ISTE values digital citizenship skills and has included a digital citizenship indicator in all five sets of the ISTE Standards. In today’s digital world it is critical that all students gain the digital literacy skills they need to be productive, ethical and responsible digital citizens. Ensuring equitable access to digital tools and resources, addressing the diverse needs of all learners, and providing students with the skills and knowledge to practice safe, legal and responsible use of information and technology must be a priority for our nation’s education system. All educators, regardless of role, must model behavior that recognizes the global, social, ethical, legal, and human issues and responsibilities related to an evolving digital culture.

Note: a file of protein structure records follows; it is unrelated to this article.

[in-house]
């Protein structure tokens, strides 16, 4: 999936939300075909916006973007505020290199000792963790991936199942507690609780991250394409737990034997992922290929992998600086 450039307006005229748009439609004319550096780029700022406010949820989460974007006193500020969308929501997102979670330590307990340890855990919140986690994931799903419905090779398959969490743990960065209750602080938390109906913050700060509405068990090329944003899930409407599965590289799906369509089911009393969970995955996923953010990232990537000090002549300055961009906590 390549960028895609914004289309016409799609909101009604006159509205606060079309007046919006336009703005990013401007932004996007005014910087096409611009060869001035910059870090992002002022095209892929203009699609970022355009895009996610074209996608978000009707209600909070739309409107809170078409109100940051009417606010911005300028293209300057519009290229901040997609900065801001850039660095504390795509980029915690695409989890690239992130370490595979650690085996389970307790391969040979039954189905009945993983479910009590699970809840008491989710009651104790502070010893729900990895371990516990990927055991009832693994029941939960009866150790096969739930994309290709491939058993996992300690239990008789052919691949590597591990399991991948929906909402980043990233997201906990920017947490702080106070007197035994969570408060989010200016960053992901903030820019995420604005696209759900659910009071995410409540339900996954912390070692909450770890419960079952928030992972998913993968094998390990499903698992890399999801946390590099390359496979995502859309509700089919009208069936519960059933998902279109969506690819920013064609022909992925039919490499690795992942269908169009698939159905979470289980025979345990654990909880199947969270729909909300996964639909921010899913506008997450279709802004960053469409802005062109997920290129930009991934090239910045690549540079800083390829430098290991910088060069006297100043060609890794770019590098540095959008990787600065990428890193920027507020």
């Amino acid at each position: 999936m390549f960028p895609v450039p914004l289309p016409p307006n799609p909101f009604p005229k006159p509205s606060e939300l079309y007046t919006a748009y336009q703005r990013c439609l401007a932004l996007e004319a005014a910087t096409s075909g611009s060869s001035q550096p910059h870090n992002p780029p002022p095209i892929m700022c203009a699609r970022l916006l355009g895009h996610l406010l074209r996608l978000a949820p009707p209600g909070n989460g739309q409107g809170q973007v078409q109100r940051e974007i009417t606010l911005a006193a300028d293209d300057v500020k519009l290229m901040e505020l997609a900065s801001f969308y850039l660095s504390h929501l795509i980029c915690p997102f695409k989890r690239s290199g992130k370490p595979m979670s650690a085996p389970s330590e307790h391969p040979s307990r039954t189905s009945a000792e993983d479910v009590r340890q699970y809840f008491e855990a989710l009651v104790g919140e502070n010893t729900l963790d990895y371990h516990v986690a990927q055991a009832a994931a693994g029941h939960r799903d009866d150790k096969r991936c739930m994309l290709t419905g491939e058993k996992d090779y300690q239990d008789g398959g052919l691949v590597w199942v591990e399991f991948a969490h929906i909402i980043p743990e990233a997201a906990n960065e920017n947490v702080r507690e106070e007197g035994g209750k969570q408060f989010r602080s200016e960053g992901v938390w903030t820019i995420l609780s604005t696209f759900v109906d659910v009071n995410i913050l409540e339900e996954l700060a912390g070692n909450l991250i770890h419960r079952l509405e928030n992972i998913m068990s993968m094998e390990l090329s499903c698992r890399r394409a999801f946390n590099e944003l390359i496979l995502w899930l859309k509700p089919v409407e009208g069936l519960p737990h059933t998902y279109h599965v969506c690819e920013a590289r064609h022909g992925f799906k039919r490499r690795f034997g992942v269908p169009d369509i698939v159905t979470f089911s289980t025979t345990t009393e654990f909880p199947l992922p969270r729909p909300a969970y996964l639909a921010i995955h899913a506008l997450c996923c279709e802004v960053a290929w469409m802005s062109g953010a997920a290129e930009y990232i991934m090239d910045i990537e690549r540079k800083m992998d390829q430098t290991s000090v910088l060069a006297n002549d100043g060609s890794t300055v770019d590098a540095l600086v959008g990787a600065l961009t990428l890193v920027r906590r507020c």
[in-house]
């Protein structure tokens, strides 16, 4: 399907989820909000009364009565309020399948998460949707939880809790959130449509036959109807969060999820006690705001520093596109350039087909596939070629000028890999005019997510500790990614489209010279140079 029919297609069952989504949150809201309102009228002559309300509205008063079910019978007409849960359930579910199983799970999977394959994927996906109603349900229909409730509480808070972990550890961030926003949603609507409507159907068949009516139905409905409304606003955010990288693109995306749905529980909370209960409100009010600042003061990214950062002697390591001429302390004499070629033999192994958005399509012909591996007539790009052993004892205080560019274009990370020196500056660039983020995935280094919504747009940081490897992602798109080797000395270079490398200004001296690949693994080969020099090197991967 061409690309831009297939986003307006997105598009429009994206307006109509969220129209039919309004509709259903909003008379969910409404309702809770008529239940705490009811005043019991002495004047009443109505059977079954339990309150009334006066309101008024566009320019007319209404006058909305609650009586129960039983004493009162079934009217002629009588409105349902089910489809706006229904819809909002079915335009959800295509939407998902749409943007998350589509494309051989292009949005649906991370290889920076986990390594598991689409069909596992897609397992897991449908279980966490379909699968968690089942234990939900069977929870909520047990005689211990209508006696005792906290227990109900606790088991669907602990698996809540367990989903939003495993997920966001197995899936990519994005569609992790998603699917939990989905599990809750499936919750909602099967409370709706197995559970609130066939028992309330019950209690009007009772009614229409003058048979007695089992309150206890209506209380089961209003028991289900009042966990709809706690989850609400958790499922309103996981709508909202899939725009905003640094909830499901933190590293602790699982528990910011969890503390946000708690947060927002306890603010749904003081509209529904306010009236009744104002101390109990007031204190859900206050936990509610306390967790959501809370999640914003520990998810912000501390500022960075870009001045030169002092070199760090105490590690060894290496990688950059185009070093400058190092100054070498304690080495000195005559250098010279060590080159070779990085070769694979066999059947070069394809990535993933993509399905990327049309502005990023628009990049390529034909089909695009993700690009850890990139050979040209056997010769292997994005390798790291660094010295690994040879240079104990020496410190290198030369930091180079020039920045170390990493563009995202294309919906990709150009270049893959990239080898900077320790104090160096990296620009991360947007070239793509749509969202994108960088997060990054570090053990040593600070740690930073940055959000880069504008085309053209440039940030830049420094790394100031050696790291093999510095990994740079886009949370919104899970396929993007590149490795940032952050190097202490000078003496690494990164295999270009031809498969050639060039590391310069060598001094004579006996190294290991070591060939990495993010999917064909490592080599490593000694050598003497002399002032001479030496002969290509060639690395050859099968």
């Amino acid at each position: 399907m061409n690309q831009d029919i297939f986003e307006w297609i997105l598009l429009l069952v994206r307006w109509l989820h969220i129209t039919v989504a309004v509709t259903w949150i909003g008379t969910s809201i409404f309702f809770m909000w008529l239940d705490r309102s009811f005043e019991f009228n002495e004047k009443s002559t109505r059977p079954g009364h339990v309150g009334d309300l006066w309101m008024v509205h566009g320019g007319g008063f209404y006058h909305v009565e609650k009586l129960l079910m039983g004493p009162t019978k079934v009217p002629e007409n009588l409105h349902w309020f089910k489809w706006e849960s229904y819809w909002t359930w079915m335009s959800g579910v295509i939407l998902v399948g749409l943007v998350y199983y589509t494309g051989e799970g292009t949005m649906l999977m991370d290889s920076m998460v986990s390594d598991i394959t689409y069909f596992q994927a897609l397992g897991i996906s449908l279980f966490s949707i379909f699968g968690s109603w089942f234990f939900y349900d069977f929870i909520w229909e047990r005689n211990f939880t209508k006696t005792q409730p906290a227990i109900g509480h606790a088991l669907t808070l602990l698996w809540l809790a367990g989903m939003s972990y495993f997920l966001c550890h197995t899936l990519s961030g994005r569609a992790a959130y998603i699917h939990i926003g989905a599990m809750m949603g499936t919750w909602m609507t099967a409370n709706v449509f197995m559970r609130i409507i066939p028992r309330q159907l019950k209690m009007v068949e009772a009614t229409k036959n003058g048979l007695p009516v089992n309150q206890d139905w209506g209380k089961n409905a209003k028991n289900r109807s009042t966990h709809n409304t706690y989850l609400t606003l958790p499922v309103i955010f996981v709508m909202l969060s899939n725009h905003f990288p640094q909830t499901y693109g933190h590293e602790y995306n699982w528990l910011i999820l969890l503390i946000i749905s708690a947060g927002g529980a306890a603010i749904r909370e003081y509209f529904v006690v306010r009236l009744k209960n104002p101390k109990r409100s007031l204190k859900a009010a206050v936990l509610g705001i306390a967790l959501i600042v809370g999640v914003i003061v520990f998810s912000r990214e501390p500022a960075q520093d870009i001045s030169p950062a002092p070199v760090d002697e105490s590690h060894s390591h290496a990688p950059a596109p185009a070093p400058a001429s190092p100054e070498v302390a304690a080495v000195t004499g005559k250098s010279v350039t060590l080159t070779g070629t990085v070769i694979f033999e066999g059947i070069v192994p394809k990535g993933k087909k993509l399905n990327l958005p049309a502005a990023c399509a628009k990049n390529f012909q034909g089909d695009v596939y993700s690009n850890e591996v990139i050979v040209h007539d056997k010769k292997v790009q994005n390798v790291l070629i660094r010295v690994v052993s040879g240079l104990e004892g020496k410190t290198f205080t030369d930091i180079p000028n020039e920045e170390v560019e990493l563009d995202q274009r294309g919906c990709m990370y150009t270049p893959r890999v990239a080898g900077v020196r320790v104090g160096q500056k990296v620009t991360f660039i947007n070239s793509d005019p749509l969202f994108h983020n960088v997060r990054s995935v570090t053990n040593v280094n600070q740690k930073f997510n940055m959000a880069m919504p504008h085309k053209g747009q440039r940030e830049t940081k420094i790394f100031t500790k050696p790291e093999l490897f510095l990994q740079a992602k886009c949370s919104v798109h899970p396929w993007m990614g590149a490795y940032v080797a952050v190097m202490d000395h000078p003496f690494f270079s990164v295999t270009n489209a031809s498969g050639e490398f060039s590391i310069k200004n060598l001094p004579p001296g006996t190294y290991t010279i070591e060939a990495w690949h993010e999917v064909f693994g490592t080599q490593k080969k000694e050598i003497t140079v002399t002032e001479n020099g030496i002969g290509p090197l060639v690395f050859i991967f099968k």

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ISTE position:

ISTE supports policies that promote digital citizenship in schools across the globe, ensure equitable technology access for all students and address their diverse needs. With proper access and opportunities to practice digital literacy across the curriculum, students will graduate with the skills and understanding necessary to practice safe, legal, ethical and responsible use of information technology, be able to collaborate and communicate with peers, and be productive and lifelong learners.

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Educator preparation and effectiveness